ME/CFS AUSTRALIA (SA) INC
Registered Charity 698
PO Box 28,
South Australia 5007
Closed while relocating
1300 128 339
ME/CFS Australia (SA) Inc supports the needs of sufferers of Myalgic Encephalomyelitis, Chronic Fatigue Syndrome and related illnesses. We do this by providing services and information to members.
ME/CFS Australia (SA) Inc aims to keep members informed of the various research projects, diets, medications, therapies etc. All communication, both verbal and written, is merely to disseminate information and not to make recommendations or directives.
Unless otherwise stated, the views expressed on this Web site are not necessarily the official views of the Society or its Committee and are not simply an endorsement of products or services.
Hollywood ignores those with illnesses
Thursday 6 August 2009
Hollywood is usually the first to embrace the do-gooder cause of the moment, with the elite often sporting colored ribbons to indicate their solidarity with those affected by diseases like AIDS, multiple sclerosis and breast cancer.
But actors who suffer from the diseases say that when out of the spotlight, the industry tends to ignore those with disabilities and chronic illnesses, leaving many actors and crew members fighting to get work.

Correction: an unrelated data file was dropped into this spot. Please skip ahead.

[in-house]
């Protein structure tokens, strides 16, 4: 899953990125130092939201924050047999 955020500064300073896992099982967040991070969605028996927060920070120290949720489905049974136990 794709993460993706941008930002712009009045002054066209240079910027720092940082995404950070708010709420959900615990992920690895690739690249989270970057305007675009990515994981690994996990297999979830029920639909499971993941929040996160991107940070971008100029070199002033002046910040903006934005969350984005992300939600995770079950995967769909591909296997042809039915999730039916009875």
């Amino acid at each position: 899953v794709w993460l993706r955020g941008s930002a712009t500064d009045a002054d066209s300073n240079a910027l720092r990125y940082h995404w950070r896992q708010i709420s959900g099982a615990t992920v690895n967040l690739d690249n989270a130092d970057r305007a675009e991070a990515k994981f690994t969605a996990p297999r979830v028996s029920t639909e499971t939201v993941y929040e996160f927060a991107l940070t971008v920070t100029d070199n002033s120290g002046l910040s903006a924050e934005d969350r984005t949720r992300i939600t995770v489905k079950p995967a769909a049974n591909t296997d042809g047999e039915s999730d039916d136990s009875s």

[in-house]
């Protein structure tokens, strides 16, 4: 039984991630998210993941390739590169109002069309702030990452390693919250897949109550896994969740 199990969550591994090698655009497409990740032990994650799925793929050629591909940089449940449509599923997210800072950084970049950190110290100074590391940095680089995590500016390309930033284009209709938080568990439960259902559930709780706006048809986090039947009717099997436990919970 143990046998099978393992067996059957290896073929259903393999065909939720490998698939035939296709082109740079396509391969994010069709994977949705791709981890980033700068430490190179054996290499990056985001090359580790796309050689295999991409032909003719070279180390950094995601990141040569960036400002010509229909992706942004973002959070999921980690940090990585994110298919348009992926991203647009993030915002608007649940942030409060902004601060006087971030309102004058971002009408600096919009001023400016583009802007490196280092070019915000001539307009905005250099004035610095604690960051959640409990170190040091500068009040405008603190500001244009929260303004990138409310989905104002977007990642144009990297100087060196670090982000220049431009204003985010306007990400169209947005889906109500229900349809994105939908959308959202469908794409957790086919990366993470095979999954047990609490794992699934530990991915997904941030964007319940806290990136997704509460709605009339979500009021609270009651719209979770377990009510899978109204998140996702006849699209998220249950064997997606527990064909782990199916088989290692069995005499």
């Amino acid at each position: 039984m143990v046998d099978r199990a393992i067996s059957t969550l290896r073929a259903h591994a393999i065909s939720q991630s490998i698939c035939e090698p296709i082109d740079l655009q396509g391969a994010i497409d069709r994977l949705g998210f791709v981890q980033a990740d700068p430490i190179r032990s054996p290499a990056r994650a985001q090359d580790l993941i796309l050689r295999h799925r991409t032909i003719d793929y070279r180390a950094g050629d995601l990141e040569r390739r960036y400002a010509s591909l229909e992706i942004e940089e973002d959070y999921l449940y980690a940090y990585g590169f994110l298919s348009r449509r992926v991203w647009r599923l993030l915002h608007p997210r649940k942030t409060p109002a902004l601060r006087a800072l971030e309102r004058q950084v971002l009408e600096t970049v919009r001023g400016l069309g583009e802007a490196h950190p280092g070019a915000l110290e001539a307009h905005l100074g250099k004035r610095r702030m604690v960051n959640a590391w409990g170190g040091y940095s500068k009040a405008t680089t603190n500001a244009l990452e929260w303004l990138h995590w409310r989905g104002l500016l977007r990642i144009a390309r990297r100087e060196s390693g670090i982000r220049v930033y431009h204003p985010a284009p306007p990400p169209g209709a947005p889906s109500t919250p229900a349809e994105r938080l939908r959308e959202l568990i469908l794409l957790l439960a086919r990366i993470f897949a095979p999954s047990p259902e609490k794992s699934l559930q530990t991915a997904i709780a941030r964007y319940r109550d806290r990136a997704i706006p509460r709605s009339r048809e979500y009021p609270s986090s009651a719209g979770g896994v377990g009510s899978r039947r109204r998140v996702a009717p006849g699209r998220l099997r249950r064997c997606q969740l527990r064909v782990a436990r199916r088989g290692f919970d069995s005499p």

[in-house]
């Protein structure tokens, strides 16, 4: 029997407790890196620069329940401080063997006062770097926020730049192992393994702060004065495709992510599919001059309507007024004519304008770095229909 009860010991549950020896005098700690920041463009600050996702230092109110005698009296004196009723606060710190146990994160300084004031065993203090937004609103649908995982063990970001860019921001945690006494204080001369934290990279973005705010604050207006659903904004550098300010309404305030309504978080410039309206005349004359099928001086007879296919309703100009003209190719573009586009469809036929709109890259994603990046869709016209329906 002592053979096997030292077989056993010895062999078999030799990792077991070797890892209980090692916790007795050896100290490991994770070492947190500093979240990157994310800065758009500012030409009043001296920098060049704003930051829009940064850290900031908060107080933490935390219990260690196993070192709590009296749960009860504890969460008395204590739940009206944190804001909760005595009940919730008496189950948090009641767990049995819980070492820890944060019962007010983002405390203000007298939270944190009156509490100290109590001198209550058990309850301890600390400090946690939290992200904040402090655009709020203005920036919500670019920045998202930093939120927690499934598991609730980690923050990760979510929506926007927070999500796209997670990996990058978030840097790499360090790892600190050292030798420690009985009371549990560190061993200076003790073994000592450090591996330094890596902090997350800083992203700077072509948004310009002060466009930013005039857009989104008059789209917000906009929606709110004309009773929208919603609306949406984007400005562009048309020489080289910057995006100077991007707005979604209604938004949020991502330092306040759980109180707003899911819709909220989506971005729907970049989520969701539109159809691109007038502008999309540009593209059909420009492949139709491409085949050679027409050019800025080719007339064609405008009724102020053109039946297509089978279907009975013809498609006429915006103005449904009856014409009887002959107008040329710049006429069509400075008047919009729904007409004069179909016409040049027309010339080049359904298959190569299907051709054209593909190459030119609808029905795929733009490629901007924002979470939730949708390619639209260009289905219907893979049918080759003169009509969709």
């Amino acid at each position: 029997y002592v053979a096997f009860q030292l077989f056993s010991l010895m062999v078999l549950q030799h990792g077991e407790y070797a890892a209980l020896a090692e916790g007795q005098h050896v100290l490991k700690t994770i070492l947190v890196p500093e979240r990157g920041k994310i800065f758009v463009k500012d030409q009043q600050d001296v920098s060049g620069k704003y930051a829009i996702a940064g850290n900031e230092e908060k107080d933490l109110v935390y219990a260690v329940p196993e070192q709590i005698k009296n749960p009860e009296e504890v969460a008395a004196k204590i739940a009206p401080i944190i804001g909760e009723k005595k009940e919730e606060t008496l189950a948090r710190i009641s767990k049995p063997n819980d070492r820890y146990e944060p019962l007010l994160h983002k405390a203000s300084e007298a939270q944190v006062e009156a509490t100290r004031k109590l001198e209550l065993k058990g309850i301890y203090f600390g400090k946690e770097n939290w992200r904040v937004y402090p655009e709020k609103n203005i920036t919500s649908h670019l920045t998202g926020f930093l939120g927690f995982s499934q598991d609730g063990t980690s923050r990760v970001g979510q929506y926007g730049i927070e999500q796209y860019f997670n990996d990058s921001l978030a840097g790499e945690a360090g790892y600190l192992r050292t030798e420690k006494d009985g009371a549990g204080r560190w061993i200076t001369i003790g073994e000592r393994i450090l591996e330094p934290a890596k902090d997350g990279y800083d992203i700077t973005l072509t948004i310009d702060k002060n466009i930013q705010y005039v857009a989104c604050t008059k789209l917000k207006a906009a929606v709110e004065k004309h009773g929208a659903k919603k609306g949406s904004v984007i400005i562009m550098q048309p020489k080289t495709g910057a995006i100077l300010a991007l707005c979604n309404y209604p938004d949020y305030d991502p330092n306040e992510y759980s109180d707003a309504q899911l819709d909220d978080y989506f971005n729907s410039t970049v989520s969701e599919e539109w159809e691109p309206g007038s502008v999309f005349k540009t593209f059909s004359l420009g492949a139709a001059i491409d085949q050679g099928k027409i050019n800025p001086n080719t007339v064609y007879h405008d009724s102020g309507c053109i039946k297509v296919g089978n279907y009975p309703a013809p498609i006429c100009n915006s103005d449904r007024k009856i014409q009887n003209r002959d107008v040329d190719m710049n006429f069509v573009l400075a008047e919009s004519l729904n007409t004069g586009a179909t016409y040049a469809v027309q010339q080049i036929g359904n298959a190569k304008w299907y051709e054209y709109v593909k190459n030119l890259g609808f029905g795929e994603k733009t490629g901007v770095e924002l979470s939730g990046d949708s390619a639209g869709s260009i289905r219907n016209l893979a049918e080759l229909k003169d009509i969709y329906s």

"The only time I get sent out is if they're specifically looking for people with a disability, and that's absurd," said "Deadwood" actress Geri Jewell, who has cerebral palsy. "The minute a show ends, I'm at square one again."
Hardest hit are the lower-level performers who privately fade from sight. (When A-listers get sick -- see accompanying story.) It's the type of discrimination Mike Hastings knows well.
Hastings suffers from fibromyalgia, a disorder that causes chronic muscle and connective tissue pain.
After securing bit parts in films like "Freaky Friday" and the TV show "Friends," Hastings landed his biggest gig to date: a job on season 4 of "The West Wing" as a military figure who appeared regularly in the show's situation room and White House scenes.
"I felt the illness was controlling so much of my life, and I needed to start functioning in society and focus on something other than what I was feeling physically. It pulled me out of myself," Hastings told The Wrap.
The article originally appeared here.
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